I finished the article with the impression that there’s no possible evidence for Byrne’s position that Heartsilver would accept as legitimate. For instance, Byrne points out that we talk about Mitochondrial Eve—who lived 200,000 years ago—as being a woman, even though we don’t know anything about her other than she was biologically an adult human female. Heartsilver objects that this is question begging, since it just assumes that Eve couldn’t have been a trans man—in that case, he wouldn’t have been a woman. That’s known as “biting the bullet.”
Christopher Belshaw’s “Punishment and the Body” is one the most interesting articles in the issue. Belshaw argues that we ought to reconsider corporal punishment, which is now usually seen as barbaric and is everywhere being abandoned. But we’re comfortable locking people up in prisons for years, even decades; this arguably harms the people being punished much more than brief torture would. Overcoming our squeamishness about deliberately causing pain might allow us to inflict less harm overall. Belshaw goes on to explore induced, reversible comas as a form of punishment. This would be like the death penalty in that it shortens the duration of the person’s conscious life, but it allows us to resuscitate and compensate people found to have been wrongly convicted.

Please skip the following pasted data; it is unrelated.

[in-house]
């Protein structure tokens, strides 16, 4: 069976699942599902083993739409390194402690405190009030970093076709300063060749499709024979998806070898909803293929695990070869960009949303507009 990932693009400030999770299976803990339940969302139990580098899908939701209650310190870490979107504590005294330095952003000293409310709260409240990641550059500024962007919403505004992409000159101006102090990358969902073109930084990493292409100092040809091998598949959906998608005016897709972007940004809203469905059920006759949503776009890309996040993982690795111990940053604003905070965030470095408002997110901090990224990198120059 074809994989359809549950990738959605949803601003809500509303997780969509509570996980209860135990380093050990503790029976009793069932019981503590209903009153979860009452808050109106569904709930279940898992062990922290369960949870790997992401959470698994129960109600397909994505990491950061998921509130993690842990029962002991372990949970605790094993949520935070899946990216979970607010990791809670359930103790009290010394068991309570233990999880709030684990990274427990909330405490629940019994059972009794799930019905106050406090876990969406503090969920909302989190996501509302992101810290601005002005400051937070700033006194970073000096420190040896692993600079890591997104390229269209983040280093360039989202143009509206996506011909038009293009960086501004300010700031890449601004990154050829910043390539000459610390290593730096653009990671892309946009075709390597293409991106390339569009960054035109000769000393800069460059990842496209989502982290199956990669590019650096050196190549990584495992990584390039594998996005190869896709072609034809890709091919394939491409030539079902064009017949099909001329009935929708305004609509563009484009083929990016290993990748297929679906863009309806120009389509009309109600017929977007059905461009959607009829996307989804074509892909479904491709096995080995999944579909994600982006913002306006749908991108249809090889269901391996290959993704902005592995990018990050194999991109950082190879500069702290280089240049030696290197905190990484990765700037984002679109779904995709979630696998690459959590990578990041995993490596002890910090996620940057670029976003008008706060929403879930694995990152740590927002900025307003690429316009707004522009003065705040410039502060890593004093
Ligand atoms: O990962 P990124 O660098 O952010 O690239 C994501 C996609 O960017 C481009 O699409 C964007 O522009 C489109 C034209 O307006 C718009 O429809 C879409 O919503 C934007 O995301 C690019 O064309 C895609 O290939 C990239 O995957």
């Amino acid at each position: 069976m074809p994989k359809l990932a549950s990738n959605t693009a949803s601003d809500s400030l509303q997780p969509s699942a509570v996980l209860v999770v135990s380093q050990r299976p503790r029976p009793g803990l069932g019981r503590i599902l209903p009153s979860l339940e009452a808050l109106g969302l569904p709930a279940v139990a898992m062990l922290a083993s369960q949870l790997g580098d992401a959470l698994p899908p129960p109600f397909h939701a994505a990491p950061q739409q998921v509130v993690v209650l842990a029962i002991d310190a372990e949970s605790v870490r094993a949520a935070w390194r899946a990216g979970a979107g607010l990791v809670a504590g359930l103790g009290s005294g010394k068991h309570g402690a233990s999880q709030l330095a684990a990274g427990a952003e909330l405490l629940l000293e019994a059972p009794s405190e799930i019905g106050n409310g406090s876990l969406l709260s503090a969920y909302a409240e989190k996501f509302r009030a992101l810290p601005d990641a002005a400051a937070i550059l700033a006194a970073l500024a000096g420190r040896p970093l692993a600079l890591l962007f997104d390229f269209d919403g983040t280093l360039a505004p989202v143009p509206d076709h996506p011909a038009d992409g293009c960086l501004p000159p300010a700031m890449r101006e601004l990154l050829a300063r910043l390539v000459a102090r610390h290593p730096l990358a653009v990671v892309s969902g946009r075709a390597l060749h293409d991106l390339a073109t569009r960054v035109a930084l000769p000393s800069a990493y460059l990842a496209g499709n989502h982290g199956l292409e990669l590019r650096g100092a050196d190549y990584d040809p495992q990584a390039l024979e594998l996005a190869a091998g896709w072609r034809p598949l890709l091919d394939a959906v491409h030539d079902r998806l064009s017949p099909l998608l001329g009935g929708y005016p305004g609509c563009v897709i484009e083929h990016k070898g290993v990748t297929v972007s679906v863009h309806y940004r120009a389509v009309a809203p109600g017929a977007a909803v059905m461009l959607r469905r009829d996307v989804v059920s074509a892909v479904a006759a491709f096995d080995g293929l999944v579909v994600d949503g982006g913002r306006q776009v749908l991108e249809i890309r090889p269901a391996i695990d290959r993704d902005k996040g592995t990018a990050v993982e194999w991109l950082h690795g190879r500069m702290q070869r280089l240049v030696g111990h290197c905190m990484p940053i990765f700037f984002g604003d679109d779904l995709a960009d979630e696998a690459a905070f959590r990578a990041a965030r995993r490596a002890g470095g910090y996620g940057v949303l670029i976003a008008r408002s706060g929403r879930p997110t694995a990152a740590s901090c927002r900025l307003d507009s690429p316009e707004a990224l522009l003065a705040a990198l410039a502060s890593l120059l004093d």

Another article by Michael Veber argues that we shouldn’t “no platform” speakers on university campuses for having stupid ideas (like Flat Earthers), which is well-argued and thematically appropriate. The third article by a pseudonymous author is a defense of violent direct action by militant animal rights activists in certain circumstances, though the author concedes that these tactics are usually counterproductive. Somewhat surprisingly, the first issue of JCI also contains three articles on pretty abstract philosophical questions. One of them is Rivka Weinberg’s article “Ultimate Meaning: We Don’t Have It, We Can’t Get It, and We Should Be Very, Very Sad.” The abstract begins: “Life is pointless. That’s not okay. I show that.”